Remember when you were young and your family used to gather 'round the television eating dinner on TV trays, fixated by programs like M*A*S*H and All in the Family? Chit chat about what happened at school and work was relegated to commercial breaks. And then it was bedtime.
Well, it turns out the Internet isn't exactly following the model of the boob tube in co-opting family discourse, according to a new national survey of 2,252 adults from the Pew Internet & American Life Project.
"We were surprised to see that lots of families treat the Internet as a place for shared experiences," Tracy Kennedy, author of a new report about the survey called "Networked Families," said in a statement. "They don't just withdraw from the family to their own computer for private screen time. They pretty regularly say, 'Hey--look at this!' to others in the household."
More than 50 percent of Internet users who live with a spouse and at least one child go online with another person at least a few times a week, the survey found. Asked about the impact of new technologies, 47 percent said they have increased the quality of communication between family members, and the same percentage said there had been no difference.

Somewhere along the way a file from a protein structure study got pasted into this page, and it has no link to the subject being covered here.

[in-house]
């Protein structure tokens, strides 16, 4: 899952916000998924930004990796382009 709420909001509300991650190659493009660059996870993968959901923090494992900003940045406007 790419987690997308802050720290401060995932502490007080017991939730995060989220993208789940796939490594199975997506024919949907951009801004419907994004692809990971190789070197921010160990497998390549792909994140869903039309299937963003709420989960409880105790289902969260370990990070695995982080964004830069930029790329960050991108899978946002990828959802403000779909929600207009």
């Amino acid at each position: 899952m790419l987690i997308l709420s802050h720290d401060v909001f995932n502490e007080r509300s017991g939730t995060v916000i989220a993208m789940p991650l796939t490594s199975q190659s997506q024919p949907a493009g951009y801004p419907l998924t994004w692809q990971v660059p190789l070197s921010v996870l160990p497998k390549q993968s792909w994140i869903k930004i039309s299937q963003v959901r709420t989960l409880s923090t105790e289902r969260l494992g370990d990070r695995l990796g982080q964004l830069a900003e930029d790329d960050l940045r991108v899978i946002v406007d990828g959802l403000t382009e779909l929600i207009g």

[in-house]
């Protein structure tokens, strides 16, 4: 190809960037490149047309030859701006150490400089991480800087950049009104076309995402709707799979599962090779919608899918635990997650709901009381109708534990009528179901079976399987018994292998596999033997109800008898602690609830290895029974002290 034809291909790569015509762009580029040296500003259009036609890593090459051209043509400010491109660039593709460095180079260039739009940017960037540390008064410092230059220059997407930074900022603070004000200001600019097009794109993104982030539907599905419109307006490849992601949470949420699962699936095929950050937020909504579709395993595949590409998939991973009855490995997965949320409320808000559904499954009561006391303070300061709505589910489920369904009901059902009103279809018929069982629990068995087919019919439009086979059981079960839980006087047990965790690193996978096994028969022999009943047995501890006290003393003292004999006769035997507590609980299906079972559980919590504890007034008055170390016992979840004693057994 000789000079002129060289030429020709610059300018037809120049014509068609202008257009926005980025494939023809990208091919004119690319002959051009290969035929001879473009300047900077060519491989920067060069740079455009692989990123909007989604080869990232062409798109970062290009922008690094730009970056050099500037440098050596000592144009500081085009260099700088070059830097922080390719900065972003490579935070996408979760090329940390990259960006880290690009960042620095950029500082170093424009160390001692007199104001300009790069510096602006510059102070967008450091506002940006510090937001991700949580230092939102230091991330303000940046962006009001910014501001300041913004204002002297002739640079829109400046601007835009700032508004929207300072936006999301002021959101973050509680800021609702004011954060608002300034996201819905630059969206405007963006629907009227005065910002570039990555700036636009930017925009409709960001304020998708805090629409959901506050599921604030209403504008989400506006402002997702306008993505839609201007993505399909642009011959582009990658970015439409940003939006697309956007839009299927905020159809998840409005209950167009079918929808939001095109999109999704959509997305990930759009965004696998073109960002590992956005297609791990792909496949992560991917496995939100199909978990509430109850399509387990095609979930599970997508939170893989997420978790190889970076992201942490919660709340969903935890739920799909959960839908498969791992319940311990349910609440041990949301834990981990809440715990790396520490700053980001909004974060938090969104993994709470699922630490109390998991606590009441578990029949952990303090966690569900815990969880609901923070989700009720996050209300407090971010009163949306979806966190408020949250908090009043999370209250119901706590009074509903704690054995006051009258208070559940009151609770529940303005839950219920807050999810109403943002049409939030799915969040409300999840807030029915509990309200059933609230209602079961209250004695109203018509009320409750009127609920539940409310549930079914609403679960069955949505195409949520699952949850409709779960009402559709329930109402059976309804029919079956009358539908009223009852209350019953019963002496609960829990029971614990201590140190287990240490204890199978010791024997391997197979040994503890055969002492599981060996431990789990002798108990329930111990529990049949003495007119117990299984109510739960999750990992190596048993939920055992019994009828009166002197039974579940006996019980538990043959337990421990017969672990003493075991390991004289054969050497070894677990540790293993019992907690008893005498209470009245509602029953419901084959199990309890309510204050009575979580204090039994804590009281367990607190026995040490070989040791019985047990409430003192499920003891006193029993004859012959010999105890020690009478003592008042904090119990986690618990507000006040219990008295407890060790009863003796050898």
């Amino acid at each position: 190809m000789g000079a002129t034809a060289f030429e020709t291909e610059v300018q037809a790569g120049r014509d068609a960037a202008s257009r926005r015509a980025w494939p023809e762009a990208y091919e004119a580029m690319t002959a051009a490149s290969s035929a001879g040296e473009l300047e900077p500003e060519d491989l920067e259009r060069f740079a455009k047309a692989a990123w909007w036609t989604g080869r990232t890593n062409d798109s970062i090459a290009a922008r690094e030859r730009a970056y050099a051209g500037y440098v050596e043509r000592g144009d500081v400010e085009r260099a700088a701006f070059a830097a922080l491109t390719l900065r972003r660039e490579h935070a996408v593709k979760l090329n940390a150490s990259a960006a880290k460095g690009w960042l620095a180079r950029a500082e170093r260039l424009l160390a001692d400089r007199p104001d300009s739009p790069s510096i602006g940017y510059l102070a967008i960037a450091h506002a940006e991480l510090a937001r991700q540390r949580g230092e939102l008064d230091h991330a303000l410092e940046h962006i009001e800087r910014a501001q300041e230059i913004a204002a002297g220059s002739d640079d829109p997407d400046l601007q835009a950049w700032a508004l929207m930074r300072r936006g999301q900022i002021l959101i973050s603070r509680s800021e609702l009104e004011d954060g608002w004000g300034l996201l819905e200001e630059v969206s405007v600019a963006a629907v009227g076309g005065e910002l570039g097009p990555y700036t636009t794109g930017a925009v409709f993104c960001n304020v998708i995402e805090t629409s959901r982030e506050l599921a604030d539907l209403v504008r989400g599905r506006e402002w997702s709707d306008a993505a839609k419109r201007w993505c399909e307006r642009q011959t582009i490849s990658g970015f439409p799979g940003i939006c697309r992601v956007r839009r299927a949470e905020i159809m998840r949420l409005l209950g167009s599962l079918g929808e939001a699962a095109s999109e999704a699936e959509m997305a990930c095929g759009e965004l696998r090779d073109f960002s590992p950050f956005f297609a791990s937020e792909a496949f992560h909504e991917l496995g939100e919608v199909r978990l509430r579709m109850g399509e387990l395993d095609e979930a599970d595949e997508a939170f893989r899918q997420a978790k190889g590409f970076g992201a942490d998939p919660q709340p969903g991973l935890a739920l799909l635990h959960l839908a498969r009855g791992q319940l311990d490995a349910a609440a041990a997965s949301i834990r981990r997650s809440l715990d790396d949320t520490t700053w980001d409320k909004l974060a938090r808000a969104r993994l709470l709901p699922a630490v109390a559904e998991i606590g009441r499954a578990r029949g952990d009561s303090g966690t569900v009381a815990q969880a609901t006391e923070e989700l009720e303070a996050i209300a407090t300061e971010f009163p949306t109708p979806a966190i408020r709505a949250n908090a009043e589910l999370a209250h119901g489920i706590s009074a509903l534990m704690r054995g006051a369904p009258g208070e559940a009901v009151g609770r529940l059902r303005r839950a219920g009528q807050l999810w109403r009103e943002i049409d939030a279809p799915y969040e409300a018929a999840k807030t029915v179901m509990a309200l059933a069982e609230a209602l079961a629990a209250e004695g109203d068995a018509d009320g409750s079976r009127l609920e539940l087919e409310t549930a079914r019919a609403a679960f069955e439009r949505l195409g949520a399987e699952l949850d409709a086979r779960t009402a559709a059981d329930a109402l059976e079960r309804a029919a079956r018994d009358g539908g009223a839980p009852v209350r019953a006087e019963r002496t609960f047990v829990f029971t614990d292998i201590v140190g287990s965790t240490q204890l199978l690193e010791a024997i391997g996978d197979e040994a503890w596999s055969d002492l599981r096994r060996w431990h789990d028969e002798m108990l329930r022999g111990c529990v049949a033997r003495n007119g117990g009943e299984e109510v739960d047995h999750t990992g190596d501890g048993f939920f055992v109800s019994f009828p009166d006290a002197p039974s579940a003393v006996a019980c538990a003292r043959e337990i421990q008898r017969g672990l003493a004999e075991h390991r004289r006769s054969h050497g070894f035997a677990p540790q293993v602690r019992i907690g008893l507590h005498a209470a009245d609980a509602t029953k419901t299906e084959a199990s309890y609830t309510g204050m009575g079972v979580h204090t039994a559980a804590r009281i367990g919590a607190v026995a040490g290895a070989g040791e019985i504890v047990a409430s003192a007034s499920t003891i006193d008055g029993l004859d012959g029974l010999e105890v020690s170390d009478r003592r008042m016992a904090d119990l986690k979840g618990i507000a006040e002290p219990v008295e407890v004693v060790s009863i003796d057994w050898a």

One quarter said their family is closer today than when they were growing up; 11 percent said their family is not as close they were in the past; and 60 percent said new technologies have not made any difference in the closeness of their family members. Much of this has to do with the fact that cell phones have become vital communication tools for families.
And the notion of the anti-social computer geek doesn't necessarily apply to Internet users, who socialize as frequently as non-users, the survey found.
Meanwhile, the Internet continues to steal viewership from the TV. One quarter of adults say they now watch less TV as a result of the Internet. Roughly 9 in 10 Internet users say the time they spend online has no impact on the amount of time they spend with friends and family.
Families' "heavy home Internet use suggests that many households are hubs of personal communication networks, as people log on individually to e-mail, IM, post on social networking sites, and chat," the study concludes.
"They are both together with their families and connecting outward to friends and relatives elsewhere. They are neither isolated individuals nor Dick and Jane's traditional family. Rather, their households are active sites of the interplay of individual activity and family togetherness."